Often described as "something you have and something you know," the most common example is the use of an RSA token which displays a rotating sequence of numbers that consists of an authentication code. Users need to type a password or PIN followed by this ever-changing code to gain access to a system, so anyone who obtains either the password or the token (but not both, obviously) will be blocked at the gate, as it were.

7. Use encryption of confidential data either in motion or at rest.

This one is straightforward; encrypt data using whatever software or hardware technology fits the bill, and make sure to use this as it is stored or traveling over a network. That way if someone is capturing traffic, steals a hard drive from a server, or gets their hands on a backup tape they won't be able to get to the data involved.

8. Consider third-party products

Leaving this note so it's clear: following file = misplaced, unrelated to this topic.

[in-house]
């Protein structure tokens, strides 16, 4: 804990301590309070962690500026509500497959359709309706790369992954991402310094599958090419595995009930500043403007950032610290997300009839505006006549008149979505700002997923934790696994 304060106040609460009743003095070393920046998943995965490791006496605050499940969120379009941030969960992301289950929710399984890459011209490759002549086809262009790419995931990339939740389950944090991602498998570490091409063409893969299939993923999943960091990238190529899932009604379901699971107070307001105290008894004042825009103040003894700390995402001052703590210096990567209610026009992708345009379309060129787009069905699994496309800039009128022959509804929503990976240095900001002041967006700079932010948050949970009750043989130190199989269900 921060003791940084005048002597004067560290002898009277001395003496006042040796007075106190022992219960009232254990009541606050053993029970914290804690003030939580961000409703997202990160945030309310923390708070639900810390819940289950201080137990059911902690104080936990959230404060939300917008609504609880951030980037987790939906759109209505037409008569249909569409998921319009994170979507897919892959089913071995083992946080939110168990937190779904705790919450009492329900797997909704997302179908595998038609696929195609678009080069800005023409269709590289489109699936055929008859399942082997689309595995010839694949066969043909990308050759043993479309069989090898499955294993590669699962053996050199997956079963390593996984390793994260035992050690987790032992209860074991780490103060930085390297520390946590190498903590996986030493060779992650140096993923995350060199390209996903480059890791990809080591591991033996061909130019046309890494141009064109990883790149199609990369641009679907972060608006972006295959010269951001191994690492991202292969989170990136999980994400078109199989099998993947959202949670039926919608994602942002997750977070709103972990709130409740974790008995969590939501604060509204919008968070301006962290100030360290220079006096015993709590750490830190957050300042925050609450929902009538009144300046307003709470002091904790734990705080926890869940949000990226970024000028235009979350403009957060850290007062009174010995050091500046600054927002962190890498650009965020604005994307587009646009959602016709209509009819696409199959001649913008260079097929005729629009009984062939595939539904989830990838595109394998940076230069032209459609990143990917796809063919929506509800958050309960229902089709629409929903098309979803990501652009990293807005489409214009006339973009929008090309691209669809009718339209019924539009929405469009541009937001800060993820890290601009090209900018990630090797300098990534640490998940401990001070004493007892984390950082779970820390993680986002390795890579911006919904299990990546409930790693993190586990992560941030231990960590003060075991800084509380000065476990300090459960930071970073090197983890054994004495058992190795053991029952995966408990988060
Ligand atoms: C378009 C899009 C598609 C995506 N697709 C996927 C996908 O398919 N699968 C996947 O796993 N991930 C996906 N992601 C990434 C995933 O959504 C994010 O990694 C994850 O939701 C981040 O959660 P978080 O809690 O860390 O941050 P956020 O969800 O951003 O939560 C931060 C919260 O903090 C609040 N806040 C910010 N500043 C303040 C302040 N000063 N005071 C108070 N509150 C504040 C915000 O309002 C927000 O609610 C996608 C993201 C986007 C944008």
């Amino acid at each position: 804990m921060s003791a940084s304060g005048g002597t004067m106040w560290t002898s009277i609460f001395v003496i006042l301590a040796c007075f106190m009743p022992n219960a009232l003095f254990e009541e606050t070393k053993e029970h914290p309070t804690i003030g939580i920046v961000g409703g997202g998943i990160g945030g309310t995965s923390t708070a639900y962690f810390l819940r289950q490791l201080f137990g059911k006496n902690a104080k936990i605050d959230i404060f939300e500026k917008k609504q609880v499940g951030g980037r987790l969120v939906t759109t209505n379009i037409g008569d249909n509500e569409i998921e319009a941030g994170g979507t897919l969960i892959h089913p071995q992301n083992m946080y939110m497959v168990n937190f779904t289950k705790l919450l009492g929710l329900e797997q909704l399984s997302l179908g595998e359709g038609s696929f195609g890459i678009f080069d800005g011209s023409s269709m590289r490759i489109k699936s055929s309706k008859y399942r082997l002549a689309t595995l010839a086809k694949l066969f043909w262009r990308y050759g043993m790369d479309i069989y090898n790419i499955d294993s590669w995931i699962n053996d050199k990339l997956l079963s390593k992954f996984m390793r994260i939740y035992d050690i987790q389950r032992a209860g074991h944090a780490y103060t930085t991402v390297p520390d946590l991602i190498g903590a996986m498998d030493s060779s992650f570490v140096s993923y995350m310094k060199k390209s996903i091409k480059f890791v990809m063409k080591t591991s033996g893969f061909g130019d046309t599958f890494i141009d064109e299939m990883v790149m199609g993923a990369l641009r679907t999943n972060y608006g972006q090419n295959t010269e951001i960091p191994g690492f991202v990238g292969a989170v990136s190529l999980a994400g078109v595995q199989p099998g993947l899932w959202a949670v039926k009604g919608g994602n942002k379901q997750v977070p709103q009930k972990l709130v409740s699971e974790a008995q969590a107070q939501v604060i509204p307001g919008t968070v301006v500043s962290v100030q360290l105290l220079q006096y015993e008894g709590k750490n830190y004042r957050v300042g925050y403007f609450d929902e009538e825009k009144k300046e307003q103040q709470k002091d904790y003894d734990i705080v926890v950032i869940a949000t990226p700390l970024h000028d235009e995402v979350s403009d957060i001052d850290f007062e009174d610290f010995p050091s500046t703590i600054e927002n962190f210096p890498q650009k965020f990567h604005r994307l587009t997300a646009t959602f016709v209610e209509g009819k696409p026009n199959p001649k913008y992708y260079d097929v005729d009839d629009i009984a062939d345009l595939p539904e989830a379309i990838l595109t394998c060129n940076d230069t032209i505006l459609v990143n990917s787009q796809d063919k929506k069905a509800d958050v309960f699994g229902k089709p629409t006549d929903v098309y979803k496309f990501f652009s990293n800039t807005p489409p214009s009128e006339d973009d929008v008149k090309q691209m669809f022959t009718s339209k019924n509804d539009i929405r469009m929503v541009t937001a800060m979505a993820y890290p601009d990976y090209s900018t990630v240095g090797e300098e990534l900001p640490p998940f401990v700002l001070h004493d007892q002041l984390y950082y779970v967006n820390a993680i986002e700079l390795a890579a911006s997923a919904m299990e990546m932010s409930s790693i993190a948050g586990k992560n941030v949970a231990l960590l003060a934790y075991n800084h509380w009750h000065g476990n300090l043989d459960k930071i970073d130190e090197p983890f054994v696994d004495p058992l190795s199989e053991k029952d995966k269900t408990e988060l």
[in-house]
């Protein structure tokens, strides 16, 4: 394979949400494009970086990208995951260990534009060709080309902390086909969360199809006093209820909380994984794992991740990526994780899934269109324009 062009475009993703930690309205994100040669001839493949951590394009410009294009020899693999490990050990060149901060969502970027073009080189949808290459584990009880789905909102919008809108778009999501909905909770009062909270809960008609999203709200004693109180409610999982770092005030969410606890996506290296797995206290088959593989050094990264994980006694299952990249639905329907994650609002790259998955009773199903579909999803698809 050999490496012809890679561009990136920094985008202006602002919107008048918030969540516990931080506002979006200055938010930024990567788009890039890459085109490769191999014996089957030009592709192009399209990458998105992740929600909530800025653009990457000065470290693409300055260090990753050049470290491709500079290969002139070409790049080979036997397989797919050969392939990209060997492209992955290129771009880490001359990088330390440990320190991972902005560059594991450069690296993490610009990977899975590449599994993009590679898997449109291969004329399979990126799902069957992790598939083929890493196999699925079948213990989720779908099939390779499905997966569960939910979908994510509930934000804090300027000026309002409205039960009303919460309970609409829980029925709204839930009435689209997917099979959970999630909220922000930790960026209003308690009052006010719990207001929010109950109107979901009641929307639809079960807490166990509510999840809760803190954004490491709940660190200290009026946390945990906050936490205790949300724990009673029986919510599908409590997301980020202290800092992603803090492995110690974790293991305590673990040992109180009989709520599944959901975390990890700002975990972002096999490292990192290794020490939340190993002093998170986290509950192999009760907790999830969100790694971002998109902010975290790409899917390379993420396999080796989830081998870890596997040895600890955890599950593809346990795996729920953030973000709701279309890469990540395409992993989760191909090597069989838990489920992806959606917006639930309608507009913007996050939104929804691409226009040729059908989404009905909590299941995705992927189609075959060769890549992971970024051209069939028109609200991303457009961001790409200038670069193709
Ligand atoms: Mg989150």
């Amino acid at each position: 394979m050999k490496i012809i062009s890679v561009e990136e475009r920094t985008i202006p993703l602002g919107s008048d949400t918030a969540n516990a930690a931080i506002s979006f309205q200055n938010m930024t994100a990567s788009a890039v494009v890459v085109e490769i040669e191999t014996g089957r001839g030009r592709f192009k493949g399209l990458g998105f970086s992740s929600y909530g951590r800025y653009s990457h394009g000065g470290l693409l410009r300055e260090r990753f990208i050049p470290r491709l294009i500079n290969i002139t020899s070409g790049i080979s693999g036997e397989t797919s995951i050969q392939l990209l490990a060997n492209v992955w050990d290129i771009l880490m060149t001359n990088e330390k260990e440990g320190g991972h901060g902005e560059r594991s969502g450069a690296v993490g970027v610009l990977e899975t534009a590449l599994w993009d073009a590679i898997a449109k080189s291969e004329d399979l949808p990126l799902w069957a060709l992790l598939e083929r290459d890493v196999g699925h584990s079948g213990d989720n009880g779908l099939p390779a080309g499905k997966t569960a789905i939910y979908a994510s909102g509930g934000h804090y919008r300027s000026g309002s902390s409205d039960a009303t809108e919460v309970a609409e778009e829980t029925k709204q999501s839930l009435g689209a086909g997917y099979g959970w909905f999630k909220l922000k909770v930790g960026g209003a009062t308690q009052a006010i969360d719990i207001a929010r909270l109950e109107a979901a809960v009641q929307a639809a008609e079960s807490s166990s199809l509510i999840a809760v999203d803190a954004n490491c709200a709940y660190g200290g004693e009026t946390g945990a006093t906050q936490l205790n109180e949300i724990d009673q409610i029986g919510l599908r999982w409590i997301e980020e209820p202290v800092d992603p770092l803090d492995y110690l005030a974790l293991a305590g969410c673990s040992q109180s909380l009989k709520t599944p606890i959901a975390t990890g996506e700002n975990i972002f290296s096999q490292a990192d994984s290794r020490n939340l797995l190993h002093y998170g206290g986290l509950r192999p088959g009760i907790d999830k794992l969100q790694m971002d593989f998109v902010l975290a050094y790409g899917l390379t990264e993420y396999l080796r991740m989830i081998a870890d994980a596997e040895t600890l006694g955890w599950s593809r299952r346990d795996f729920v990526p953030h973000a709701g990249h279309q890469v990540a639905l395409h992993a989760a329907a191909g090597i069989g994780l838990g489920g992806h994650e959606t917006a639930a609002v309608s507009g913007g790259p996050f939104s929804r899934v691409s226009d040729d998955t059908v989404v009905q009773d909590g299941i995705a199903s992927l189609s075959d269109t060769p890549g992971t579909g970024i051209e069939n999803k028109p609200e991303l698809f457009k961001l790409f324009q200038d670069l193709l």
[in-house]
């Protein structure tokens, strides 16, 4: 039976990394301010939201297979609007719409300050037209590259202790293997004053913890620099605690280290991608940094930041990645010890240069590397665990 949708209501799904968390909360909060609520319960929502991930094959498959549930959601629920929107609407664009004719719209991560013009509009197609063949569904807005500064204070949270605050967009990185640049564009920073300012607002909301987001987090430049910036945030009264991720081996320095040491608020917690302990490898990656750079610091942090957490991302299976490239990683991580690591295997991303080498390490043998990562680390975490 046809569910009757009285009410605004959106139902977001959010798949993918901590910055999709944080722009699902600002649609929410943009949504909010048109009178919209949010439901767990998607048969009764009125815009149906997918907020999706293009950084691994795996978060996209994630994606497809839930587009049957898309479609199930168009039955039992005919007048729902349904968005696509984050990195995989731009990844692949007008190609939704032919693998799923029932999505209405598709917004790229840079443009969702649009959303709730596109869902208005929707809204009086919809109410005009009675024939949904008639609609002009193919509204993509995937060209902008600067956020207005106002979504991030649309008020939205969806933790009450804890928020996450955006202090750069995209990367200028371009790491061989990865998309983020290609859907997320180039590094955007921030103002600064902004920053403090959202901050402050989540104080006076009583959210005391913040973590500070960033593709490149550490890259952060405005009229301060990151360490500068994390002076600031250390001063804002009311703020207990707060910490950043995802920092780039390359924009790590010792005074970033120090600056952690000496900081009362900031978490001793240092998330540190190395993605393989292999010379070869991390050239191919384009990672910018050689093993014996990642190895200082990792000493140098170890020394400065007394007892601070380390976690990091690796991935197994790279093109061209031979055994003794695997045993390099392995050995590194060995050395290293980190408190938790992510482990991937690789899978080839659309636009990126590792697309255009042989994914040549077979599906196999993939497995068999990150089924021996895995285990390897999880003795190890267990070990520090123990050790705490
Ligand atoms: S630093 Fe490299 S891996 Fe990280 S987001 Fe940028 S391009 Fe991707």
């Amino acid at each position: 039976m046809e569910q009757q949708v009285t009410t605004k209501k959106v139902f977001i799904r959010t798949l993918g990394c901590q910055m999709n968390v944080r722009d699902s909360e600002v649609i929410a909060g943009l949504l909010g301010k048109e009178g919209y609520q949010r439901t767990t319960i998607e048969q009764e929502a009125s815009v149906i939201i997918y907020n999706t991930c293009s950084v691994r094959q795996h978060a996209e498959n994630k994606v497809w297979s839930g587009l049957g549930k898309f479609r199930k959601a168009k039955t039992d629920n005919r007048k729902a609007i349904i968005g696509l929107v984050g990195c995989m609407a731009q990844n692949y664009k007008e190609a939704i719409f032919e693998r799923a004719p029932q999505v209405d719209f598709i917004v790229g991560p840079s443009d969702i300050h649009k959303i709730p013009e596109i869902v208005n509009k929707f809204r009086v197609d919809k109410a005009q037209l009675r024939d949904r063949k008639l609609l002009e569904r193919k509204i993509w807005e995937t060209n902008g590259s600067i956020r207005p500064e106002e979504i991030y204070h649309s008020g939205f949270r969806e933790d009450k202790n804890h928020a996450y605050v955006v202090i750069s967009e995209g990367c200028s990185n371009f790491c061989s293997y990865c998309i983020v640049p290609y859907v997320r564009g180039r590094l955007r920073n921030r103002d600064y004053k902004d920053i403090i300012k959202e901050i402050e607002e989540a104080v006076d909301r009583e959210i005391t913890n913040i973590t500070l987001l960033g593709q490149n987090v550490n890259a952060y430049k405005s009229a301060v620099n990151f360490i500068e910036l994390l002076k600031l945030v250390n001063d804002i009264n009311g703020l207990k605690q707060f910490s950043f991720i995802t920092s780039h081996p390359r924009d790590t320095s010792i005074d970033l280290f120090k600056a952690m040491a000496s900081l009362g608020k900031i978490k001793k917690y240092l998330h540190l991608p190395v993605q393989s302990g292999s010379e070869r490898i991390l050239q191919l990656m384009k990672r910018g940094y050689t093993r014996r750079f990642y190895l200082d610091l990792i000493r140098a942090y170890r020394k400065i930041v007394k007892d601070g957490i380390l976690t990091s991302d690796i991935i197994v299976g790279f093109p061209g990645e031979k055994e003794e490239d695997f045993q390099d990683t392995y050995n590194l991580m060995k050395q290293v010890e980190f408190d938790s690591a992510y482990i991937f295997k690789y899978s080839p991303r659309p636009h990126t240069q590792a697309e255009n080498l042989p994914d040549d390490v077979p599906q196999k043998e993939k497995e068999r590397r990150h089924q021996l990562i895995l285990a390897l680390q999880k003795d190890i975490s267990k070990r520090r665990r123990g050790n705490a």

One type of product which can help is an identity access management solution, which can help manage the provisioning and de-provisioning of identities, access, and privileges, and assist in managing the authentication and authorization of individual users within or across system and enterprise boundaries.

Data loss prevention and user activity monitoring are also referenced in the ICIT report as two more key solutions to help reduce insider risks.

Speaking from experience, a product like Tripwire can also be a godsend here. Tripwire monitors systems and notifies you when any element on them changes, such as a password file, a confidential spreadsheet, or an SSH key. Now, many files can and do change each day, so there may be a high signal to noise ratio at first, but you should be able to filter out normal activity from abnormal activity after establishing baseline patterns of activity to detect suspicious behavior.